arn:aws:iot:us-east-1:123456789012:client/clientid1

 

Iot: Receive (permission checked for messages to be sent to the device, essential to enable subscription) Topic ID ARN e.g. for receiving from foo/bar

arn:aws:iot:us-east-1:123456789012:topic/foo/bar

 

Iot: Publish (enables the device to send data to a topic, and/or filter allowable topics) Topic ID ARN e.g. for publishing to foo/bar

arn:aws:iot:us-east-1:123456789012:topic/foo/bar

Iot: Subscribe (restricts allowable topics for iot devices to subscribe to) Topic filter ID ARN e.g. for subscribing to foo/bar

arn:aws:iot:us-east-1:123456789012:topicfilter/foo/bar

In summary of the policies:

  • We can restrict connections according to the IoT device ID.
  • We can prevent messages being sent to the IoT device(s) or limit them to certain topic groups.
  • In a combined policy statement with connect, we can limit the IoT devices able to receive messages from certain topic groups.
  • We can limit the topics where IoT devices are able to publish to.
  • In a combined policy with connect, we can link the device id-topic pair publishing combination e.g. a destination specific to each client.
  • Ditto for subscriptions.

And there seem to be plenty more policy resource query variations in the documentation available using “variables” for some more advanced use cases.

Experience with AWS IoT platform, part 2

This is the second blog in a series looking at the complexity of using well known cloud compute platforms for building solutions for the Internet of Things.

Amazon Web Services Internet of Things (IoT) setup and configuration block diagramSummary

The IoT “rules” and “actions” within AWS IoT are what allow you to bring your IoT data to life within the cloud through associated AWS services.

My first observations about setting these up gave me the sense that this was going to be quite tricky- using the AWS command line interface to craft new roles and policies to be able to use different AWS services.

However, this setup work is now starting to get a whole lot easier, with the introduction of a set of guided UI steps in the IoT suite which make it easier to accomplish the end goal. I was able, with relatively little effort, to setup publishing using an IoT program on a client to create IoT data files in the AWS storage cloud and make these publically visible on the web.

Whilst saying this, I experienced a few odd quirks from the platform e.g. when trying to configure IoT automated actions. Whilst I can’t claim strong knowledge of the platform, the reasons for the issues were far from clear and it may well be that there is just one way of doing things.

My feeling is however, that it would be a small step from here to have the client program running on a reasonable scale embedded platform e.g. one with Wi-Fi/IP stack. Indeed, the AWS IoT button is a good example and AWS themselves reference a number of other suitable hardware platforms.

AWS have a number of services to connect with the IoT platform e.g. database and simple notification services which are bundled under a somewhat “vertical” navigation scheme; it is a shame that the service “worked examples” are rather spread around the AWS documentation, meaning that the problem you are trying to solve may have an answer, but you can’t always see it from your current silo.

AWS IoT platform rules & actions

In a previous blog, I looked at the basic epics and user stories for an IoT system and cross referenced the experience with the AWS IoT platform. This previous blog only touched on the basic connection experience with AWS IoT: configuring end-points with identity certificates, setting up the target internet access point and enabling the basic data publish policy on the cloud end. These are represented by the greyed out boxes in the initial block picture.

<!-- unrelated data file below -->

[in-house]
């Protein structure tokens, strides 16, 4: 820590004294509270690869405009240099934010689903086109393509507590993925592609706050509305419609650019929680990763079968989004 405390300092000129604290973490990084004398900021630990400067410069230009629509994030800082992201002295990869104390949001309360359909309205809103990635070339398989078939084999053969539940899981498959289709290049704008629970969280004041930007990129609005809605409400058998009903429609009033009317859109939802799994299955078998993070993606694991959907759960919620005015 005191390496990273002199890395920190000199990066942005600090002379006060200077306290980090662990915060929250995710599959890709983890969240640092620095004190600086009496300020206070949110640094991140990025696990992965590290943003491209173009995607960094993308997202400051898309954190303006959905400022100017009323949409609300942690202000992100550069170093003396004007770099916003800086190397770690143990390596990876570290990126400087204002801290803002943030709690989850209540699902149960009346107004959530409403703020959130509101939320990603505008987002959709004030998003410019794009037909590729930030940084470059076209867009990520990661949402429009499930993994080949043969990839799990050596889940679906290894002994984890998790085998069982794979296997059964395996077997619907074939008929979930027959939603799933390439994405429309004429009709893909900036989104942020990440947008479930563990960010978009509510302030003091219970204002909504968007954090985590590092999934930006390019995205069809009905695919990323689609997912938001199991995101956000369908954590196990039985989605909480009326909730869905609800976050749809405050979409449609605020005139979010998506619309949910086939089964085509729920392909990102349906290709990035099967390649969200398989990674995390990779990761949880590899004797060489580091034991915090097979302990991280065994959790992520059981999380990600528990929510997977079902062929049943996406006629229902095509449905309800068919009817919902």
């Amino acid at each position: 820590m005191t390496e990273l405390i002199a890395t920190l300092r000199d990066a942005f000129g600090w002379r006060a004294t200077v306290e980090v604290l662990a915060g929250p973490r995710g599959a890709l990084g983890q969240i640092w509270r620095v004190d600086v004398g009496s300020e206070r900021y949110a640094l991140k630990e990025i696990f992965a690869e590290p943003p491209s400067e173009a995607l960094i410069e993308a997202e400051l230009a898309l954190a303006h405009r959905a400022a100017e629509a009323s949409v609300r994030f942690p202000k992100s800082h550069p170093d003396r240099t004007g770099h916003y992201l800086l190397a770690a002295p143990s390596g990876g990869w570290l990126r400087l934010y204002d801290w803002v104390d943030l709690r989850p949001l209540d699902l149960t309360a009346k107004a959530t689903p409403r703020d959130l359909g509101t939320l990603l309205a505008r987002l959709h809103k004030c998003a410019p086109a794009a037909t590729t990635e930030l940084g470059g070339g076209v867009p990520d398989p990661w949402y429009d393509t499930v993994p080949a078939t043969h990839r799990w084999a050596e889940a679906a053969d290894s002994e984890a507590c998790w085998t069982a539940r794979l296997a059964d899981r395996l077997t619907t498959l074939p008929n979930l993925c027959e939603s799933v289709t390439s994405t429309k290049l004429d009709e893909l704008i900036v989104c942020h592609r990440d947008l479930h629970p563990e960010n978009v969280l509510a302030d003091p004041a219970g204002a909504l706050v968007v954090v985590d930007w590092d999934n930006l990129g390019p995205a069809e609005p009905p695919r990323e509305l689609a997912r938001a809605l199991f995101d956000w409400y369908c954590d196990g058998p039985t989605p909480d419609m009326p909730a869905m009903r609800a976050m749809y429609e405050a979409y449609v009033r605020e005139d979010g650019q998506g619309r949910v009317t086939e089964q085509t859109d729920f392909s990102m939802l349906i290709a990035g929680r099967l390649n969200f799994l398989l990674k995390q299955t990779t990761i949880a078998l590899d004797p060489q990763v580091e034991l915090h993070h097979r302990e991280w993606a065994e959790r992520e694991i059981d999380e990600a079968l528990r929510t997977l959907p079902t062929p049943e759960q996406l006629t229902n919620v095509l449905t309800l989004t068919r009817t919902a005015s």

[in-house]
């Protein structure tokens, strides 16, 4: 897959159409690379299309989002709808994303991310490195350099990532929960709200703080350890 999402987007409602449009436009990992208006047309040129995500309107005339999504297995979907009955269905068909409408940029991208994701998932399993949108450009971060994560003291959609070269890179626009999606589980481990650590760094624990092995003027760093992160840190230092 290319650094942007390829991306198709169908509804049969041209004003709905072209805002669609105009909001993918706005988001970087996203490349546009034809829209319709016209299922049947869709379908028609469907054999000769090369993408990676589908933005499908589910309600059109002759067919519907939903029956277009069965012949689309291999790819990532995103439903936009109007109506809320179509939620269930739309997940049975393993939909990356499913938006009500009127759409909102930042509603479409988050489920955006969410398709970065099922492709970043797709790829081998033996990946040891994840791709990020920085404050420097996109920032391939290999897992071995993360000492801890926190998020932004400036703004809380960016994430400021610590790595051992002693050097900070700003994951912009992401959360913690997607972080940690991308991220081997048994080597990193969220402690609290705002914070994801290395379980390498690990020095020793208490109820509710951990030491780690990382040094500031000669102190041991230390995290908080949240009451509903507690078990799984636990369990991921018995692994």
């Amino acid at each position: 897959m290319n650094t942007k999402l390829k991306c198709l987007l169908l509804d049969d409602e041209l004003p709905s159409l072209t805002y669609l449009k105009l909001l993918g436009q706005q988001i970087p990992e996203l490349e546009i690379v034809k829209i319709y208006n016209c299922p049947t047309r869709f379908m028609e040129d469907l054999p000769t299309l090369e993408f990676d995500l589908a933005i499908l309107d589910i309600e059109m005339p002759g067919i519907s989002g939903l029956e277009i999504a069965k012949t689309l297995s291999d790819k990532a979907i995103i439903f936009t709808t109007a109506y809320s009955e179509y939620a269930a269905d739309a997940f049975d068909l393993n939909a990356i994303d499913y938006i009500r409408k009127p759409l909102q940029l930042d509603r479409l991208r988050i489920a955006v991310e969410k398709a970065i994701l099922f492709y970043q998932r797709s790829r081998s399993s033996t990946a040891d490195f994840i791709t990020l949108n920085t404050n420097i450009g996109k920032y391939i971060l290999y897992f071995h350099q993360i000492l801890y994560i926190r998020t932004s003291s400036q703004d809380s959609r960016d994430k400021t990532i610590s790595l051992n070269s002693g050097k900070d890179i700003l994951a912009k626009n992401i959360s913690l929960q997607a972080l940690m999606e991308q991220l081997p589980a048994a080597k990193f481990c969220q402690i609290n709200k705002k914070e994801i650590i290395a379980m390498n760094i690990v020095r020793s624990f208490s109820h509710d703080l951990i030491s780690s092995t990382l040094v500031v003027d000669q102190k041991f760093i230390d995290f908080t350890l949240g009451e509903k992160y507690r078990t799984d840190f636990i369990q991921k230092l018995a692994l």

This piece is an initial look at the next step operations possible with the AWS IoT system:

  • Defining a rule to filter all the published IoT topic data
  • Creating an action related to the rule e.g. data file/database update

Note: As a company looking to make a solution with a number of real “autonomous” IoT end points, quite a number of other tasks remain beyond what I have mentioned in the blogs so far e.g. visualisation, endpoint update, non-functional performance, alternate wireless connectivity (BT, LoRa) etc.

Initial thoughts

The rules and actions seem to be the most quirky part of the IoT system so far: I noticed that one of my new rules/actions stored in the cloud seems to have disappeared/deleted itself and then re-instated itself on the following day. Strange.

From my experience in trying to use AWS IoT rules and actions, it is best to follow AWS’ precise recommendations.

  • Setup an account with AWS (account “owner” – access all areas including billing)
  • Set up an administrator account under AWS IAM (all areas w/out billing)
  • Make/configure everything else whilst logged in as administrator i.e. all AWS IoT, “thing”/ device names, certificates & access policies.
    • After creating devices/certificates as the account owner, and other items as the admin, I had some odd behaviour with rules/actions not being executed and files being created yet not being visible to me as “administrator”.

Amazon web services Internet of Things (IoT) creation of a rule for processing IoT data

The picture shows some of the SQL syntax used for specifying the topic of interest to work with and a SQL “WHERE” condition can provide further filtering on the topic data content – it is typically looking for key-value pairs with more details in the IoT developer guide.

Amazon Web Services Internet of Things (IoT) creation of an action on IoT data

The next stage in the dialogue, the selection of an action to result from an IoT rule is shown in the picture above e.g. creating files in S3 storage.

AWS Internet of Things (IoT) configuration of an action on IoT data

The selected action must be configured and the above picture shows the s3 action configuration. The first boxes are to specify or create the S3 bucket where the IoT data will be written along with the sub-directory/key. If a new bucket is needed then an s3 management console is opened to enable this.